Polycystic Ovary Syndrome (PCOS)

Polycystic Ovary Syndrome (PCOS) is a common hormonal disorder affecting women of reproductive age, characterised by a combination of symptoms that can impact menstrual function, fertility, skin and hair, and metabolic processes.

PCOS is often associated with enlarged ovaries that contain numerous small cysts, insulin resistance, and elevated levels of male hormones (androgens), leading to a variety of health and cosmetic concerns. Understanding PCOS is the first step towards managing its symptoms and mitigating its impact on your health and quality of life.

Statistics & Risk Factors

PCOS affects approximately 10% of women worldwide, making it one of the most common endocrine disorders among women of childbearing age.

Despite its prevalence, over half of women with PCOS are undiagnosed, partly due to the variability of symptoms and the lack of a standardised diagnostic criterion. PCOS can increase the risk of several long-term health issues, including type-2 diabetes, cardiovascular disease, and endometrial cancer, underscoring the importance of early diagnosis and management.

Symptoms & Diagnosis

The symptoms of PCOS can vary significantly from one individual to another, but commonly include irregular menstrual cycles, excessive hair growth (hirsutism), acne, scalp hair thinning, and weight gain. Many women with PCOS also struggle with infertility due to irregular ovulation or anovulation.

Diagnosing PCOS typically involves a combination of clinical evaluation, ultrasound imaging to visualise the ovaries, and blood tests to measure hormone levels. A diagnosis is usually made based on the presence of at least two of the following criteria: irregular menstrual cycles, signs of high androgen levels, and polycystic ovaries on ultrasound.

Treatment & Management

While there is no cure for PCOS, a range of treatments can help manage the symptoms and reduce the risk of complications. Treatment plans are tailored to the individual’s symptoms, their severity, and the person’s fertility goals.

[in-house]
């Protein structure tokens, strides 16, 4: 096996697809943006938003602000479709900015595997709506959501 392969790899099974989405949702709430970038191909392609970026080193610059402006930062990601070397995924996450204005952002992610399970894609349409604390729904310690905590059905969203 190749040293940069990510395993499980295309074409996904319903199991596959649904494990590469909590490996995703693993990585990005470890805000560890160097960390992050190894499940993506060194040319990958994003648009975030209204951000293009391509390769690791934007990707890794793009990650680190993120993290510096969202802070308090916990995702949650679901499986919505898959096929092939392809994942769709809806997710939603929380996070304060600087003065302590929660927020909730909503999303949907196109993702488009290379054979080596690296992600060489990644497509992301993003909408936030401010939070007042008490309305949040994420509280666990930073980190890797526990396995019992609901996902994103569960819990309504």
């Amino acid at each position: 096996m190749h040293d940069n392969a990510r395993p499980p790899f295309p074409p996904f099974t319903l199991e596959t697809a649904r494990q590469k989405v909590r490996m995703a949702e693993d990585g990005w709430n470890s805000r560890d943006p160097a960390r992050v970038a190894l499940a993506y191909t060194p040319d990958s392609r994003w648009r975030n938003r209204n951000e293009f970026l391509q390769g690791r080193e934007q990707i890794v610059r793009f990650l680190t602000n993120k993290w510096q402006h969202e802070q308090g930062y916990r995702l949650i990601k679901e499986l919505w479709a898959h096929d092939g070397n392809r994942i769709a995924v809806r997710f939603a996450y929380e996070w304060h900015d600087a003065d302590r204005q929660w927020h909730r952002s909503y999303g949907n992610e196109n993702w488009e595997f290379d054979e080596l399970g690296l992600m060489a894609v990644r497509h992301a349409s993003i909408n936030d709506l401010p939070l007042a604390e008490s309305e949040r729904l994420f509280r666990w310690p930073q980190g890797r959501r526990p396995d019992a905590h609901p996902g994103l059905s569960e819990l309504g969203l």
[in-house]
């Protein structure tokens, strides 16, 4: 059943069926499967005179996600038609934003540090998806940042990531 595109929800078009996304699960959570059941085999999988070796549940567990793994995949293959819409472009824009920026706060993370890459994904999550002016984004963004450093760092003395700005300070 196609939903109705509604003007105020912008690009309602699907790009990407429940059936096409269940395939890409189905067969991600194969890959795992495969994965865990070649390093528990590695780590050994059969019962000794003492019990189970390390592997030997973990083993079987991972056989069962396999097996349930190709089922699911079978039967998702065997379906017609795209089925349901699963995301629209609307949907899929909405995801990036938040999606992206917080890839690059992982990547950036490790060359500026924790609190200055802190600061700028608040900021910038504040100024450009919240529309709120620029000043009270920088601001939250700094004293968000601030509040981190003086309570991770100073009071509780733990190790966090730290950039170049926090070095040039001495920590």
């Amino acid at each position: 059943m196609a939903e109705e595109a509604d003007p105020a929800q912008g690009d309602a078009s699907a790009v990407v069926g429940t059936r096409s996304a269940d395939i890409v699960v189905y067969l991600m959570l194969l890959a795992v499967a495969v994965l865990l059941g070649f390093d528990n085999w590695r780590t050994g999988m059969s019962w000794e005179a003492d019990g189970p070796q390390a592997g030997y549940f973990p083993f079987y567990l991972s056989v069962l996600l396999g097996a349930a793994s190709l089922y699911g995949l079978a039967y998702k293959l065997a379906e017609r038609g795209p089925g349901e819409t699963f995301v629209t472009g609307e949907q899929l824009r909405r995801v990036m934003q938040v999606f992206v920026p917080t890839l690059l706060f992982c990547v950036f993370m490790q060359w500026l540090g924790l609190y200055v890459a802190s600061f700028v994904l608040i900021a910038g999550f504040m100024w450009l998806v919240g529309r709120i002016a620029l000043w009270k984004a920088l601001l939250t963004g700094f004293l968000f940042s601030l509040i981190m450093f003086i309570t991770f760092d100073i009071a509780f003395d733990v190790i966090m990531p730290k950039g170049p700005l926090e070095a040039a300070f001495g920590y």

• Lifestyle Modifications: Weight optimisation through a balanced diet and regular exercise can improve the body’s insulin sensitivity, reduce androgen levels, and alleviate many PCOS symptoms.
  • Medication: Hormonal contraceptives can regulate menstrual cycles and reduce acne and hair growth. Metformin, a medication used to treat type-2 diabetes, can also help improve insulin resistance and ovulation. For those seeking to become pregnant, fertility medications may be prescribed to stimulate ovulation.
  • Cosmetic Treatments: For symptoms like hirsutism and acne, treatments such as laser hair removal, electrolysis, and specialised skincare regimens can be effective.
  • Surgical Options: In certain cases, surgical procedures like ovarian drilling (done at laparoscopic surgery) may be considered,

Support & Advocacy

Living with PCOS can be challenging, not just physically but emotionally and psychologically. Access to supportive communities, whether online or in-person, can provide valuable resources, encouragement, and advocacy for those affected. Education and awareness are key to improving diagnosis rates and treatment outcomes.


Polycystic Ovary Syndrome (PCOS) is a complex condition that requires a multifaceted approach to management and treatment. By prioritising early diagnosis, personalised treatment plans, and supportive care, women with PCOS can lead healthy, fulfilling lives. As research continues to unravel the intricacies of PCOS, it is hoped that future advancements will offer even more effective solutions for those navigating this condition.


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